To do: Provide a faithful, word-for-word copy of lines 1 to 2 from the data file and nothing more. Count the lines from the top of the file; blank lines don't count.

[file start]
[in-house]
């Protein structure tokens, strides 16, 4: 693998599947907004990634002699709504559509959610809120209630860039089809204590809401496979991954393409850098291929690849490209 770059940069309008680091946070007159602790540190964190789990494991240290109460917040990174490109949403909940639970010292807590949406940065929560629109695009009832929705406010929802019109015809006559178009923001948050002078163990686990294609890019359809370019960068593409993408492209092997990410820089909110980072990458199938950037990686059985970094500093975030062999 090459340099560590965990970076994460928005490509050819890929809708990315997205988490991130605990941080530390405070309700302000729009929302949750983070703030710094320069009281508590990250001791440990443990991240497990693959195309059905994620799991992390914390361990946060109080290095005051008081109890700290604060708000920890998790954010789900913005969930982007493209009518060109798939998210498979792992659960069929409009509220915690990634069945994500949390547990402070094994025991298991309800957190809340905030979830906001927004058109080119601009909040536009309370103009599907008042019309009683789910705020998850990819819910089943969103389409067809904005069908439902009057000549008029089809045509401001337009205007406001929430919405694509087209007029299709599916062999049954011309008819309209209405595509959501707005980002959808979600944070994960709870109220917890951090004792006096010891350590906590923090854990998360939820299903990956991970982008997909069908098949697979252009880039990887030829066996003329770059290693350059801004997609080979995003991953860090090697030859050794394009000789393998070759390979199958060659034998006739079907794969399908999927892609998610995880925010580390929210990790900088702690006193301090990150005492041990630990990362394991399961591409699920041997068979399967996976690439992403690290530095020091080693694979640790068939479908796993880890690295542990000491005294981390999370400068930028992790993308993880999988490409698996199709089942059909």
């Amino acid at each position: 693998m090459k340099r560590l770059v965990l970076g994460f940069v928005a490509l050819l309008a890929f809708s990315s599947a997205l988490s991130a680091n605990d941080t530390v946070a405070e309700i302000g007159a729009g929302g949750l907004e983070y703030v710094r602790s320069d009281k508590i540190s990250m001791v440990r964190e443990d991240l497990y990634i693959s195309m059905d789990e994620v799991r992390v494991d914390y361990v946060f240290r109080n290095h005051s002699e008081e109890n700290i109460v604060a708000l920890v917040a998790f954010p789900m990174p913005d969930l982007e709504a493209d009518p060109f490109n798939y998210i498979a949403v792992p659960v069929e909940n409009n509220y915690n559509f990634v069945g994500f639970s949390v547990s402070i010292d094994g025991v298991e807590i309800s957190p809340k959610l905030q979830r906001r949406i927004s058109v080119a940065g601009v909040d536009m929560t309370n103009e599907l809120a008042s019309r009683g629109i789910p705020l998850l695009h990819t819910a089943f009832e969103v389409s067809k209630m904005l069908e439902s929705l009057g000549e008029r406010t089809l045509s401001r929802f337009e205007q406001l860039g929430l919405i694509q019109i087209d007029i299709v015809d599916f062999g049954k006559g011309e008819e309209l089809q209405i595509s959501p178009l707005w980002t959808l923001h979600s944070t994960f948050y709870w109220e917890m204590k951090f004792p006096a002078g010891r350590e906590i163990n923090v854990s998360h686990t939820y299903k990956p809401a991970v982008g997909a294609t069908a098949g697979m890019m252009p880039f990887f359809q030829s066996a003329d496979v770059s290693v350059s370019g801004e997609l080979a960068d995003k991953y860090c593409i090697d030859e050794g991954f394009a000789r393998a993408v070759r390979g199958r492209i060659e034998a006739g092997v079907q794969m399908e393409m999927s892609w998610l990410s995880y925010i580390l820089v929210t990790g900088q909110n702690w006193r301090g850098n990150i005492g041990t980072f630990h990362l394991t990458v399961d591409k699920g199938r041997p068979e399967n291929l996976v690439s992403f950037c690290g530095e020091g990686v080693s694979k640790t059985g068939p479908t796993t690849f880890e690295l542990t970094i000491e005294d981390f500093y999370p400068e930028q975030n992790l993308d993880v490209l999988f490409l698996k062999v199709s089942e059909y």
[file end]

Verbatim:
[in-house]
């Protein structure tokens, strides 16, 4: 693998599947907004990634002699709504559509959610809120209630860039089809204590809401496979991954393409850098291929690849490209 770059940069309008680091946070007159602790540190964190789990494991240290109460917040990174490109949403909940639970010292807590949406940065929560629109695009009832929705406010929802019109015809006559178009923001948050002078163990686990294609890019359809370019960068593409993408492209092997990410820089909110980072990458199938950037990686059985970094500093975030062999 090459340099560590965990970076994460928005490509050819890929809708990315997205988490991130605990941080530390405070309700302000729009929302949750983070703030710094320069009281508590990250001791440990443990991240497990693959195309059905994620799991992390914390361990946060109080290095005051008081109890700290604060708000920890998790954010789900913005969930982007493209009518060109798939998210498979792992659960069929409009509220915690990634069945994500949390547990402070094994025991298991309800957190809340905030979830906001927004058109080119601009909040536009309370103009599907008042019309009683789910705020998850990819819910089943969103389409067809904005069908439902009057000549008029089809045509401001337009205007406001929430919405694509087209007029299709599916062999049954011309008819309209209405595509959501707005980002959808979600944070994960709870109220917890951090004792006096010891350590906590923090854990998360939820299903990956991970982008997909069908098949697979252009880039990887030829066996003329770059290693350059801004997609080979995003991953860090090697030859050794394009000789393998070759390979199958060659034998006739079907794969399908999927892609998610995880925010580390929210990790900088702690006193301090990150005492041990630990990362394991399961591409699920041997068979399967996976690439992403690290530095020091080693694979640790068939479908796993880890690295542990000491005294981390999370400068930028992790993308993880999988490409698996199709089942059909």